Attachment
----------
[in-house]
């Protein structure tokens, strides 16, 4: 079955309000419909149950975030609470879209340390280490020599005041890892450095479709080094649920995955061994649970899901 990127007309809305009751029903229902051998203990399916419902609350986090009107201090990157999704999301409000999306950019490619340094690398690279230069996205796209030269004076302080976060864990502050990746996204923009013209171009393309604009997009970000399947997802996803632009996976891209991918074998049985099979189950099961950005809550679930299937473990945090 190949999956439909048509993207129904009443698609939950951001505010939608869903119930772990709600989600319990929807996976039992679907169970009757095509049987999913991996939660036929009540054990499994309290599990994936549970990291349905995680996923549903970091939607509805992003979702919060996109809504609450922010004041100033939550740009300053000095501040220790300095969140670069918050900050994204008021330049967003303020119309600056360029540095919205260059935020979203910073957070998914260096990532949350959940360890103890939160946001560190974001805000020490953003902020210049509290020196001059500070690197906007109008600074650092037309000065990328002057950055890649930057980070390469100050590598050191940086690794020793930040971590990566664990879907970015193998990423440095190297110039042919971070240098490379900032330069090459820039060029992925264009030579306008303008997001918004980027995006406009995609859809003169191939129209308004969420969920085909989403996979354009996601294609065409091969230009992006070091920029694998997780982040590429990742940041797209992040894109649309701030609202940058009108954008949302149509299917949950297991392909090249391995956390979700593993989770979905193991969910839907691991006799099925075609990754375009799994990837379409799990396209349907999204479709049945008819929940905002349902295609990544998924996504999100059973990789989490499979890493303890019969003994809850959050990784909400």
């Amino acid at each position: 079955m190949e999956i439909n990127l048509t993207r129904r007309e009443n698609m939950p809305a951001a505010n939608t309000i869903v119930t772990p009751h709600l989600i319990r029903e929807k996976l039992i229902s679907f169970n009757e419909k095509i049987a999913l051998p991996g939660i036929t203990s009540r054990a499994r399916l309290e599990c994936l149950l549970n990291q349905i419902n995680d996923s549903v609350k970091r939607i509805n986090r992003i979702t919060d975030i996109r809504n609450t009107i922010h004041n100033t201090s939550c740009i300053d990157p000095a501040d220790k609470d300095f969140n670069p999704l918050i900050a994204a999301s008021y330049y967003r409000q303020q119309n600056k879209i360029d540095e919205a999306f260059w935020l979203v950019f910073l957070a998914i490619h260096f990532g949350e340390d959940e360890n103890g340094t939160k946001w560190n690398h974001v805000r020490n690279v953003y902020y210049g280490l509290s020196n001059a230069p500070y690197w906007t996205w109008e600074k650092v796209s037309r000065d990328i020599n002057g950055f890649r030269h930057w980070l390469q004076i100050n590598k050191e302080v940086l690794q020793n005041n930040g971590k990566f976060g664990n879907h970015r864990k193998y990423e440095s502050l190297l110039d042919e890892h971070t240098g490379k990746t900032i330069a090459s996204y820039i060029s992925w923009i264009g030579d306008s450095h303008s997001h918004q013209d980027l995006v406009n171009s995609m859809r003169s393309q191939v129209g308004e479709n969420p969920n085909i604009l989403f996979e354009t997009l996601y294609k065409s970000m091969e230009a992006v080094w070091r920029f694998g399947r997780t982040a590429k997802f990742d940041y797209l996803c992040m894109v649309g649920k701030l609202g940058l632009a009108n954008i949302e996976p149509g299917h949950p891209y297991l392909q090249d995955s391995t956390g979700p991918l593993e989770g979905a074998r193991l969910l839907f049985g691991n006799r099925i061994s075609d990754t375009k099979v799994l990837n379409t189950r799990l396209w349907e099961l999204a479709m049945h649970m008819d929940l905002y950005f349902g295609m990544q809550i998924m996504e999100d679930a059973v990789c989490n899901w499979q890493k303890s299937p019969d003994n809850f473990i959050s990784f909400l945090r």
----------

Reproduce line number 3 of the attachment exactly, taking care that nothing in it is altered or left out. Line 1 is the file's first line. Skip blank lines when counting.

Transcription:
């Amino acid at each position: 079955m190949e999956i439909n990127l048509t993207r129904r007309e009443n698609m939950p809305a951001a505010n939608t309000i869903v119930t772990p009751h709600l989600i319990r029903e929807k996976l039992i229902s679907f169970n009757e419909k095509i049987a999913l051998p991996g939660i036929t203990s009540r054990a499994r399916l309290e599990c994936l149950l549970n990291q349905i419902n995680d996923s549903v609350k970091r939607i509805n986090r992003i979702t919060d975030i996109r809504n609450t009107i922010h004041n100033t201090s939550c740009i300053d990157p000095a501040d220790k609470d300095f969140n670069p999704l918050i900050a994204a999301s008021y330049y967003r409000q303020q119309n600056k879209i360029d540095e919205a999306f260059w935020l979203v950019f910073l957070a998914i490619h260096f990532g949350e340390d959940e360890n103890g340094t939160k946001w560190n690398h974001v805000r020490n690279v953003y902020y210049g280490l509290s020196n001059a230069p500070y690197w906007t996205w109008e600074k650092v796209s037309r000065d990328i020599n002057g950055f890649r030269h930057w980070l390469q004076i100050n590598k050191e302080v940086l690794q020793n005041n930040g971590k990566f976060g664990n879907h970015r864990k193998y990423e440095s502050l190297l110039d042919e890892h971070t240098g490379k990746t900032i330069a090459s996204y820039i060029s992925w923009i264009g030579d306008s450095h303008s997001h918004q013209d980027l995006v406009n171009s995609m859809r003169s393309q191939v129209g308004e479709n969420p969920n085909i604009l989403f996979e354009t997009l996601y294609k065409s970000m091969e230009a992006v080094w070091r920029f694998g399947r997780t982040a590429k997802f990742d940041y797209l996803c992040m894109v649309g649920k701030l609202g940058l632009a009108n954008i949302e996976p149509g299917h949950p891209y297991l392909q090249d995955s391995t956390g979700p991918l593993e989770g979905a074998r193991l969910l839907f049985g691991n006799r099925i061994s075609d990754t375009k099979v799994l990837n379409t189950r799990l396209w349907e099961l999204a479709m049945h649970m008819d929940l905002y950005f349902g295609m990544q809550i998924m996504e999100d679930a059973v990789c989490n899901w499979q890493k303890s299937p019969d003994n809850f473990i959050s990784f909400l945090r």